impaired ability to plan, organize, sequence, or execute daily activities of living

Exosystem

system involving cross-over effects in which the social experiences of someone else (e.g. parent who interacts with a co-worker outside the home) carryover and act as agent(s) (e.g. parent-work) influences of individual developmental change or stability.

Experiential well-being

refers to the regulation and management of satisfying and dissatisfying emotions resulting from daily engagement in life

Explicit (objective) wisdom

wisdom as an attribute of personality involving thinking, interpreting, or managing the challenges and issues of life

Extrapersonal interests

competing interests imposed by something other than the person

Extrinsic vocational satisfaction

external motivations of job satisfaction that accompany work but are not central to one’s appraisal or meaning of work itself such as salary, work conditions, and work climate/environment

Family solidarity

sense of closeness and obligation family members maintain in the form of association, affect, consensus, function, norms, and structure.

Filial obligation

Sense of duty to support, respect, and use time and resources in order to assist those who may be older and frail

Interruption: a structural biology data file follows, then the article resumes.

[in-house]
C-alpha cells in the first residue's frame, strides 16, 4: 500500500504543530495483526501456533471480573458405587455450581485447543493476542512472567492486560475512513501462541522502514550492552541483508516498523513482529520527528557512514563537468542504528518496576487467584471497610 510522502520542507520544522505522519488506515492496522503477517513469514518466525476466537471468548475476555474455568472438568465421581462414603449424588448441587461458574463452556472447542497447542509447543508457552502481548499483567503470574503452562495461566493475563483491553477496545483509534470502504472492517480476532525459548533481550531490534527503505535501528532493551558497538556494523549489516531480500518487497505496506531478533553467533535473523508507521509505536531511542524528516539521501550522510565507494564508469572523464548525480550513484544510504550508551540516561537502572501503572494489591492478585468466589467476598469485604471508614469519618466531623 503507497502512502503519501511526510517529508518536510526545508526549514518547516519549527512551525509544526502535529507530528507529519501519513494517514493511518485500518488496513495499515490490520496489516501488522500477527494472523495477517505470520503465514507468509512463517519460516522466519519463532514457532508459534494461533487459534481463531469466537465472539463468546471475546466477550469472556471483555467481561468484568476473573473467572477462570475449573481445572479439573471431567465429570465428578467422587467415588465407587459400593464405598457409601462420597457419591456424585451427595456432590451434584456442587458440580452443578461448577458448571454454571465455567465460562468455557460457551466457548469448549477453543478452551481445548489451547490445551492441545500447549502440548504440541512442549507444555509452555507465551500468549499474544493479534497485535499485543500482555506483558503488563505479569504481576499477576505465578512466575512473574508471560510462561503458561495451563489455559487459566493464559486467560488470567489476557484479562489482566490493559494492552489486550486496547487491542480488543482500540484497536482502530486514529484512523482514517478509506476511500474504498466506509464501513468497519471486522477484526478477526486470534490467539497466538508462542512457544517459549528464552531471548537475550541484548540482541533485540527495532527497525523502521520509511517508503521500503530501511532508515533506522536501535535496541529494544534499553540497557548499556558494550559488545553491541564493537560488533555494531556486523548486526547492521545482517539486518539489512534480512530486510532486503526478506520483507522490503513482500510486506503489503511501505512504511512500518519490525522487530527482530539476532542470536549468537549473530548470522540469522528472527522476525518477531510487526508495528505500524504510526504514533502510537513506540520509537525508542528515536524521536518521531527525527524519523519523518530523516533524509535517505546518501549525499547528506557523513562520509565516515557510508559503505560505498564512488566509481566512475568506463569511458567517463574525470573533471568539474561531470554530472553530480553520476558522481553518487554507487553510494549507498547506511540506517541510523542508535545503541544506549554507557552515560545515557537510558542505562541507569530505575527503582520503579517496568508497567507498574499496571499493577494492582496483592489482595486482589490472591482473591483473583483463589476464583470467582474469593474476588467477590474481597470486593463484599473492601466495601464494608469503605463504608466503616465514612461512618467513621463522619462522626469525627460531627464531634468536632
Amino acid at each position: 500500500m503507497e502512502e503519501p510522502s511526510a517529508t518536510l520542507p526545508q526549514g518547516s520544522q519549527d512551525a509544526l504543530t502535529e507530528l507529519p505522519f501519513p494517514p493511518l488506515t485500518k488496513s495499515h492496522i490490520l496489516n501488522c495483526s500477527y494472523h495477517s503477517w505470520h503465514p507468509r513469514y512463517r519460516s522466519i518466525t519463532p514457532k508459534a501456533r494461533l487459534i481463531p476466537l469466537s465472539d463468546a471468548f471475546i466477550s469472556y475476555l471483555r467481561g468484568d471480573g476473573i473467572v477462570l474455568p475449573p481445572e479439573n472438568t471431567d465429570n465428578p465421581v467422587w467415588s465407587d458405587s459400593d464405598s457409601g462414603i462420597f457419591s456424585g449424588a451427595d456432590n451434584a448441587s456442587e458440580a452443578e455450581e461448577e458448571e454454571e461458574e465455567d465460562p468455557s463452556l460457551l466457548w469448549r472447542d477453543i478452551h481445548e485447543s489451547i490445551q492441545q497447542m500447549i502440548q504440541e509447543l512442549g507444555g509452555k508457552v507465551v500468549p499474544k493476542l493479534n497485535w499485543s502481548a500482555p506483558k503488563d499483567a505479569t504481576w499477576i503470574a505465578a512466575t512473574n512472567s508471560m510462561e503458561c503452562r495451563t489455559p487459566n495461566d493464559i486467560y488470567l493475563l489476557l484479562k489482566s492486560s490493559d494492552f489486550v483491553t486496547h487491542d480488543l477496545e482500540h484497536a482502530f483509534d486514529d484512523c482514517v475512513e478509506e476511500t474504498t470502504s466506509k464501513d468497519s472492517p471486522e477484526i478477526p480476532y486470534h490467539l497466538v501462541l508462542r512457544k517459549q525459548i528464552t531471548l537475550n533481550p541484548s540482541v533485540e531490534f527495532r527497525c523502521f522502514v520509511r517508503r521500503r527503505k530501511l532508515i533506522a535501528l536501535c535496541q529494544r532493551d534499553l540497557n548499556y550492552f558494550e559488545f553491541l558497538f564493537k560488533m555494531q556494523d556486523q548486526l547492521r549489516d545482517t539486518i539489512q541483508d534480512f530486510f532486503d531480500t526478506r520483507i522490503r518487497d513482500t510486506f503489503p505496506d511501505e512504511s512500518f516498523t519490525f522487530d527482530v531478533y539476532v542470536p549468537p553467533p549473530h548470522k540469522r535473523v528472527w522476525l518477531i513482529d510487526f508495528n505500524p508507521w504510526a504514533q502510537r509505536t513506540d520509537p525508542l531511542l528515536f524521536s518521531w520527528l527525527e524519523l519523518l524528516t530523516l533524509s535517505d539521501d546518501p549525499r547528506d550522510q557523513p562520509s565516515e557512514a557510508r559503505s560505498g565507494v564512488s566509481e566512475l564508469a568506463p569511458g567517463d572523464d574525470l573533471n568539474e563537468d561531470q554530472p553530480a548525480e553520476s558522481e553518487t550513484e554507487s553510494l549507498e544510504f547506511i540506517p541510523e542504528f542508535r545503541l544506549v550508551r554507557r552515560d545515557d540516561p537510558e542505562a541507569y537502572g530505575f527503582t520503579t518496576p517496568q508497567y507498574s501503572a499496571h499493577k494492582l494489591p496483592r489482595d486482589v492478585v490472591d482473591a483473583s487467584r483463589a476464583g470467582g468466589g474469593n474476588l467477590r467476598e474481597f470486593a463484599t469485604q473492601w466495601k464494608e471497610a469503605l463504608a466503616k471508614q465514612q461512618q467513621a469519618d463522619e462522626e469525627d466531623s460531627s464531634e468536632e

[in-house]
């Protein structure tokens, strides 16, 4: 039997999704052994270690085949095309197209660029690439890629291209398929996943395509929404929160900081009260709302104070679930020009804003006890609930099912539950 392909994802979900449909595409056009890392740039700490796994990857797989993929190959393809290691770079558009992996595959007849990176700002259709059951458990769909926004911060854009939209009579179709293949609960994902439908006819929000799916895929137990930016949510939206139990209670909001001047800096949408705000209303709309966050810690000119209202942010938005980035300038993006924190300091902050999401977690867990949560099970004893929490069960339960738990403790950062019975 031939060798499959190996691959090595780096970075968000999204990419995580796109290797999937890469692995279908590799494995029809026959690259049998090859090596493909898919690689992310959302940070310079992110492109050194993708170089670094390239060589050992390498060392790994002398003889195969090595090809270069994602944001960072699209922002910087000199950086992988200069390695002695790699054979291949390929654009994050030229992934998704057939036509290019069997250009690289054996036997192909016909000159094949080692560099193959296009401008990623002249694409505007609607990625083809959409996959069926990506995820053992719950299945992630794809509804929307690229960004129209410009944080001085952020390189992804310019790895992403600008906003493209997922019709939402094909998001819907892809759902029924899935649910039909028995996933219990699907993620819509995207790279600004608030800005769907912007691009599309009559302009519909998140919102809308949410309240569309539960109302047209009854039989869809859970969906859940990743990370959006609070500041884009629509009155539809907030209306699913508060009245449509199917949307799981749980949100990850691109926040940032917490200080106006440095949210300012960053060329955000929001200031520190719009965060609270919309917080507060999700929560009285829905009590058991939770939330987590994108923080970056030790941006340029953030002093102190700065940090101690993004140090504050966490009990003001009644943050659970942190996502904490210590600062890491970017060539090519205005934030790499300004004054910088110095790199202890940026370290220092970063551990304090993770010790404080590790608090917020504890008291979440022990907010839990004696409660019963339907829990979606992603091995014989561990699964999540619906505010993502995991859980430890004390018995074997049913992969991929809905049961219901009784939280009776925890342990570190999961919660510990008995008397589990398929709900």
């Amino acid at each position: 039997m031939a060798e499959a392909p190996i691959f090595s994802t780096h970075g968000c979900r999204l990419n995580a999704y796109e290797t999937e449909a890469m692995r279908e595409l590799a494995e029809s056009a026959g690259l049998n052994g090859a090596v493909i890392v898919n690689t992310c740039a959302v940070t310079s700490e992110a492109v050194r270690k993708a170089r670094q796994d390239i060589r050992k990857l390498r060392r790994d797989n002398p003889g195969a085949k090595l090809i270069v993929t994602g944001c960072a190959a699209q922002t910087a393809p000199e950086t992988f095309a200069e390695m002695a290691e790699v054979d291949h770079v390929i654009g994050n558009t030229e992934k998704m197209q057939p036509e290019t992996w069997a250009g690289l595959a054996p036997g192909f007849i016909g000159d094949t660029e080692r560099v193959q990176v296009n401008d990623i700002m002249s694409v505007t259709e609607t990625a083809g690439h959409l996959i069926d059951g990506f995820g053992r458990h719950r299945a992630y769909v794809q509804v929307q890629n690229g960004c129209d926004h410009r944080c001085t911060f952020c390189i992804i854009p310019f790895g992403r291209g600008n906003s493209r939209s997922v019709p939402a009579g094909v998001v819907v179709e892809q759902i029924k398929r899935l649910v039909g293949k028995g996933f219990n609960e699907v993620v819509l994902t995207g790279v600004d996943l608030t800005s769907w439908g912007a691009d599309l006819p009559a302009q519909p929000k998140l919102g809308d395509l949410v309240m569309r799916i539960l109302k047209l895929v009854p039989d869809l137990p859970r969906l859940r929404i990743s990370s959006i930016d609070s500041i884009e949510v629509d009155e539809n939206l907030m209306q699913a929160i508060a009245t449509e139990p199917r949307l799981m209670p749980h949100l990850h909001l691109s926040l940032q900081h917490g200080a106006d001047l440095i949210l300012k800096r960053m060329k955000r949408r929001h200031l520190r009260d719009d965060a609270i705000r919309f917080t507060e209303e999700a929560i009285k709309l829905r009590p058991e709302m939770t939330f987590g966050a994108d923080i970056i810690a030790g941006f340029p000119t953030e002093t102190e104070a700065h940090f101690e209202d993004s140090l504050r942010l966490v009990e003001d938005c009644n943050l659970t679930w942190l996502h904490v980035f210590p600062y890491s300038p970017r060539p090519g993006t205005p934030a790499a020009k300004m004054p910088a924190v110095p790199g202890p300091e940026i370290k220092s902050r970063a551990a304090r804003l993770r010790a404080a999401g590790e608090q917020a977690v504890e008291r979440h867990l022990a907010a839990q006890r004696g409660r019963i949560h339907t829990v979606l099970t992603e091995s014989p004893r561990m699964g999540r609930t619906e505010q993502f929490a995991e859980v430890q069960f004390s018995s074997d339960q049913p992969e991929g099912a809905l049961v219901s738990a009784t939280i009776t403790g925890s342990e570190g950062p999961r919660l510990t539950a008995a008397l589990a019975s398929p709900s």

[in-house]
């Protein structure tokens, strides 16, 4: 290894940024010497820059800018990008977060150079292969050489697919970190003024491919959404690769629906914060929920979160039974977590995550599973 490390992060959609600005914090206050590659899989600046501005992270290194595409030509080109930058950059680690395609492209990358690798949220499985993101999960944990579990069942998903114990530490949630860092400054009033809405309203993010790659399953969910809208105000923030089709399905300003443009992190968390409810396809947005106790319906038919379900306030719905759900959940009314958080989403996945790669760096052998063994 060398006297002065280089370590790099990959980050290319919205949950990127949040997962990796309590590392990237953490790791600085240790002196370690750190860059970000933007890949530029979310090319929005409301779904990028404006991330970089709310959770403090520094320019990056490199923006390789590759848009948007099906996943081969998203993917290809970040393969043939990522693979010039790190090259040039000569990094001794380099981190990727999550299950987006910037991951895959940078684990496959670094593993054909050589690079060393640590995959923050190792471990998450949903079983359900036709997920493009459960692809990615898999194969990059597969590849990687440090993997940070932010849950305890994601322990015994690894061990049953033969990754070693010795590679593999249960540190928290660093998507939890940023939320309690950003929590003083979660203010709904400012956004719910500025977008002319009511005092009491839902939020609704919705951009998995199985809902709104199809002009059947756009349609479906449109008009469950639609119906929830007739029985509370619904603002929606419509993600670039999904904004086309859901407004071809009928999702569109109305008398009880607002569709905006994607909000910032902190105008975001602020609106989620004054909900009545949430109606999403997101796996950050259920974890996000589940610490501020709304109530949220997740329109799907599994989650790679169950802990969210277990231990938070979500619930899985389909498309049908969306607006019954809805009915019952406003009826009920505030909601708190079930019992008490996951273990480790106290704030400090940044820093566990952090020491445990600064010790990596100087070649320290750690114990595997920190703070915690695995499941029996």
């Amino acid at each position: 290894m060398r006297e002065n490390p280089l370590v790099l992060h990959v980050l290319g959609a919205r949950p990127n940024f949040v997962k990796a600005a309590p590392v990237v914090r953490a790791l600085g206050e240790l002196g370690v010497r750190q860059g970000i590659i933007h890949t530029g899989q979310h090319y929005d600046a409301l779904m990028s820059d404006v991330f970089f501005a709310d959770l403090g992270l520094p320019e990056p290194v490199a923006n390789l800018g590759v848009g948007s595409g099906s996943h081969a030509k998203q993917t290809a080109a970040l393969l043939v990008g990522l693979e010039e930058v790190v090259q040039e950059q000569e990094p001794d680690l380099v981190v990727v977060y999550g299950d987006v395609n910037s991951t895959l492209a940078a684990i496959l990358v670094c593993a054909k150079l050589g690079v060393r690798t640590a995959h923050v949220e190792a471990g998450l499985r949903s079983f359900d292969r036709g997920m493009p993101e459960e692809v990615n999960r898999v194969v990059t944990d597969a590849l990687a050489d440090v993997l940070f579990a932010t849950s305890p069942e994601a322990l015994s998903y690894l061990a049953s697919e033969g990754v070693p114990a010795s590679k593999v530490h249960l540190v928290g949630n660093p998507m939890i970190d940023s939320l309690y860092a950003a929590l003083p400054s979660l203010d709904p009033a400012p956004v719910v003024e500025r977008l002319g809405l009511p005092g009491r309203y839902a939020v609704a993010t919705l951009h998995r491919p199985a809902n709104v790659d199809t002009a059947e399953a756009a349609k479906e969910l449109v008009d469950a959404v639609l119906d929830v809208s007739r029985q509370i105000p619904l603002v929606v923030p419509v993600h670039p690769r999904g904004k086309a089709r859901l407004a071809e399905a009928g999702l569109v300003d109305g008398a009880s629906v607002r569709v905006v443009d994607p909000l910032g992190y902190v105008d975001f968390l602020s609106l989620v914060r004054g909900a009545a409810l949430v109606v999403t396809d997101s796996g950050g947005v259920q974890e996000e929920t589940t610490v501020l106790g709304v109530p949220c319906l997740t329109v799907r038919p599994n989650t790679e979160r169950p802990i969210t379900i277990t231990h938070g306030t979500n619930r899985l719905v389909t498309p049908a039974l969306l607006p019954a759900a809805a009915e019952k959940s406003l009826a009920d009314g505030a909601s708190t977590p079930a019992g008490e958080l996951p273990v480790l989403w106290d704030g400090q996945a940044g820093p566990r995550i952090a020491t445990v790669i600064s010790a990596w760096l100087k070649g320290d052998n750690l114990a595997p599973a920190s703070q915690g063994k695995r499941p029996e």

Filial piety

Virtue of respect toward one’s parent or older family members often demonstrated though service to one’s own parents

Flow

term used to describe the intrinsic optimizing of everyday life experience in which persons have a clear sense of control over life goals, a transformed sense of time, and perception of balance between the challenges of life and the resources needed to meet those challenges.

Formal caregiver

A paid care provider typically trained to provide or perform general or specialized care

Fourth Age

Refers to the development of persons 85 years and older

FOXO gene

referred to as the “longevity gene”

FOXO Gene Theory

the theoretical view that a set of genes known as FOXO operate to control the onset, rate, and progression of cell division and death.

FOXO3A gene

genetic variation of the FOXO gene grouping associated with lower prevalence of common age-associated diseases such as cancer, heart disease, and dementia.

Free radical

also known a pro-oxidants which rob cells of energy and contribute to the deterioration and eroding of the cell membrane

Friendship

relationship between non-blood related individuals formed around similar qualities and maintained through reciprocal exchange of support

Functional Aging Network

instrumental and informal community-based services designed to provide older adults with daily instrumental task such as shopping, cooking, eating, and transportation.

Generalized Anxiety Disorder

general restlessness or uneasiness whereby one consistently expresses worry or apprehension over minor problems